While the preferred embodiments of the invention have been illustrated and described, it is clear that the invention is not so limited. Numerous modifications, changes, variations, substitutions, and equivalents will occur to those skilled in the art without departing from the spirit and scope of the present invention as defined by the following claims. For example, while various filters have been described, it will be clear that these filters could be used in combination as well.

Referenced by
Citing PatentFiling datePublication dateApplicantTitle
US7181192 *Mar 16, 2004Feb 20, 2007Texas Instruments IncorporatedHandheld portable automatic emergency alert system and method
US7188028 *Jan 20, 2004Mar 6, 2007Yuan-Ting ChungCollision prevention automatic warning system
US8899483 *Jan 16, 2014Dec 2, 2014Barry ShisgalMagnetic POS engagement system for mobile devices
US20110316702 *Feb 23, 2011Dec 29, 2011Hon Hai Precision Industry Co., Ltd.Electronic device with automatic notification function for personal emergency and method thereof
US20120092147 *Dec 28, 2010Apr 19, 2012Hon Hai Precision Industry Co., Ltd.Electronic device with automatic notification function for personal emergency and method thereof
US20130181825 *Jan 13, 2012Jul 18, 2013Jerry JohnsonGuardian Warning System
US20140197235 *Jan 16, 2014Jul 17, 2014Barry ShisgalMagnetic pos engagement system for mobile devices
DE102009033560A1 *Jul 16, 2009Sep 9, 2010Technische Fachhochschule WildauMobile device i.e. mobile radio device, controlling method for automatically outputting emergency message during accident of e.g. motorcycle, involves sending emergency message when emergency situation is detected by evaluating data
DE102009033560B4 *Jul 16, 2009Jun 30, 2011Technische Fachhochschule Wildau, 15745Verfahren zum Steuern eines mobilen Gerätes, mobiles Gerät sowie Computerprogramm-Produkt
EP2263533A1 *Jun 18, 2009Dec 22, 2010Deutsche Telekom AGEnhancing security and emergency functionalities in mobile phones based on detection of physical shocks
EP2698288A1 *Aug 14, 2012Feb 19, 2014Lite-On It CorporationMobile security system and method for a vehicle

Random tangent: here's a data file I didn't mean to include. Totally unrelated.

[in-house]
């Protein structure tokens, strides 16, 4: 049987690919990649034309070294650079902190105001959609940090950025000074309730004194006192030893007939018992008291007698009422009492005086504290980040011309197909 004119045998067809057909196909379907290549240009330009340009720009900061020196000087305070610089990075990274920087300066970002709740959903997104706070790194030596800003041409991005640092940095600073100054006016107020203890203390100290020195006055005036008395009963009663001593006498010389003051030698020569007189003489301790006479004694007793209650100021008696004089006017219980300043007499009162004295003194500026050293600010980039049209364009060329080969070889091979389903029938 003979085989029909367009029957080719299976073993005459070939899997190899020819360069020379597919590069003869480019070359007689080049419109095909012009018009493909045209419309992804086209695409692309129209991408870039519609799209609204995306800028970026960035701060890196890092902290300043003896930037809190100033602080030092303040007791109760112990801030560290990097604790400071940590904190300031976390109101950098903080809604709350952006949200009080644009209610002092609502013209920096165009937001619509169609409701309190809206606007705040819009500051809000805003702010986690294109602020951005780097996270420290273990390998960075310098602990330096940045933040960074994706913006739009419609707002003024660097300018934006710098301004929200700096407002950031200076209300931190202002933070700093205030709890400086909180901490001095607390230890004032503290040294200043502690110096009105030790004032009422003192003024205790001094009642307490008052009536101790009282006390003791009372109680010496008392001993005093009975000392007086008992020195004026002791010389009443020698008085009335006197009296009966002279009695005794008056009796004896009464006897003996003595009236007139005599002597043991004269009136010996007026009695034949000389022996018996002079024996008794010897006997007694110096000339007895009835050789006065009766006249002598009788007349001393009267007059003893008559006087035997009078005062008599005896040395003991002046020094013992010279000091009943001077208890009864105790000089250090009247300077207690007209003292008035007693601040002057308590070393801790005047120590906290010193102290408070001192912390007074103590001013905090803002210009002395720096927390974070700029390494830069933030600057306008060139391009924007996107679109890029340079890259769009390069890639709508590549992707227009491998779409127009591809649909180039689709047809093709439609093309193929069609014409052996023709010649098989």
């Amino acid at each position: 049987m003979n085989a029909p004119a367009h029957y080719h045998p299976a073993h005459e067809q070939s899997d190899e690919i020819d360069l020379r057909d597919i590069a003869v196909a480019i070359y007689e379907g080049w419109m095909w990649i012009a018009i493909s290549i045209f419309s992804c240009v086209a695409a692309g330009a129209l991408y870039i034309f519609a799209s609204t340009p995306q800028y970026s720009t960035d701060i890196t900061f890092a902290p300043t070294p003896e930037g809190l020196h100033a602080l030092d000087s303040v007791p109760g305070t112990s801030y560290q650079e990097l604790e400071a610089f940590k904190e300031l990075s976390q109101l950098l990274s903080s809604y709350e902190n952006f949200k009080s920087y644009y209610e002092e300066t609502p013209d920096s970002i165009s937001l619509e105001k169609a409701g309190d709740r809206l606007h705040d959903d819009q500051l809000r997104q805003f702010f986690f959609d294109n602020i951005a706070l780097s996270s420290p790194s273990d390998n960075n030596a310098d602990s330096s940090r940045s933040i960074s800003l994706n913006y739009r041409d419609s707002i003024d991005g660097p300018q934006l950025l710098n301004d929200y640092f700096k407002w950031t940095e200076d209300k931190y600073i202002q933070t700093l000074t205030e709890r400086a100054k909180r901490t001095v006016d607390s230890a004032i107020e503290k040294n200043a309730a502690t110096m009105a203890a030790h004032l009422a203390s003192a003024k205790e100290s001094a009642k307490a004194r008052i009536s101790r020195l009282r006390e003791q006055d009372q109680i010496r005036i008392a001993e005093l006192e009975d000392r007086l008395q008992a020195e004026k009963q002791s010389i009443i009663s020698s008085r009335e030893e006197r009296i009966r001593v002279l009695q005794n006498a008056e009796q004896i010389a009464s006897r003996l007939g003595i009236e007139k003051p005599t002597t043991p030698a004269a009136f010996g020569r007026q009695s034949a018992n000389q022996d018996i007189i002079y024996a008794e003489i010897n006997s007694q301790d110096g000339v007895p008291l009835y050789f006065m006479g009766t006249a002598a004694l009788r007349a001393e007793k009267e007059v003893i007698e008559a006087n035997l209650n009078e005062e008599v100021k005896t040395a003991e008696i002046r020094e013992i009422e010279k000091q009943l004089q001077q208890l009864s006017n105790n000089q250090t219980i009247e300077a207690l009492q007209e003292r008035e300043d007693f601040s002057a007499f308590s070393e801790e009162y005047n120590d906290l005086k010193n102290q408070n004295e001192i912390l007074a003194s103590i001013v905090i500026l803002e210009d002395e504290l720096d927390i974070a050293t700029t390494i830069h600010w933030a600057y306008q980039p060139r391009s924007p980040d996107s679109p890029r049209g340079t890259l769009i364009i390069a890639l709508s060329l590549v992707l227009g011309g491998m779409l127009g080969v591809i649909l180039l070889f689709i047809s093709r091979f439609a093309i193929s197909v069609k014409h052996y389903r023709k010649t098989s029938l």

WO2011035799A1 *Dec 24, 2009Mar 31, 2011Valeo Schalter Und Sensoren GmbhDriver assistance device and system for vehicle accident detection and method for detecting a vehicle accident
WO2011035879A1 *Sep 21, 2010Mar 31, 2011Valeo Schalter Und Sensoren GmbhPortable communication tool, driver assistance system comprising a portable communication tool, and method for aiding a driver when operating a vehicle
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Classifications
U.S. Classification340/436, 340/539.1
International ClassificationB60Q1/00, G08G1/123
Cooperative ClassificationG08G1/205
European ClassificationG08G1/20B
Legal Events
DateCodeEventDescription
Jun 12, 2014ASAssignment
Owner name: CONTINENTAL AUTOMOTIVE SYSTEMS, INC., MICHIGAN
Free format text: MERGER;ASSIGNORS:CONTINENTAL TEVES, INC.;TEMIC AUTOMOTIVE OF NORTH AMERICA, INC,;REEL/FRAME:033135/0185
Effective date: 20091210
Apr 4, 2014FPAYFee payment
Year of fee payment: 8
Mar 23, 2010FPAYFee payment
Year of fee payment: 4
Sep 18, 2006ASAssignment
Owner name: TEMIC AUTOMOTIVE OF NORTH AMERICA, INC., ILLINOIS
Free format text: ASSIGNMENT OF ASSIGNORS INTEREST;ASSIGNOR:MOTOROLA, INC.;REEL/FRAME:018430/0684
Effective date: 20060914
Dec 16, 2003ASAssignment
Owner name: MOTOROLA, INC., GEORGIA
Free format text: ASSIGNMENT OF ASSIGNORS INTEREST;ASSIGNORS:LUNDSGAARD, SOREN K.;GRIVAS, NICK J.;REEL/FRAME:014821/0300
Effective date: 20031208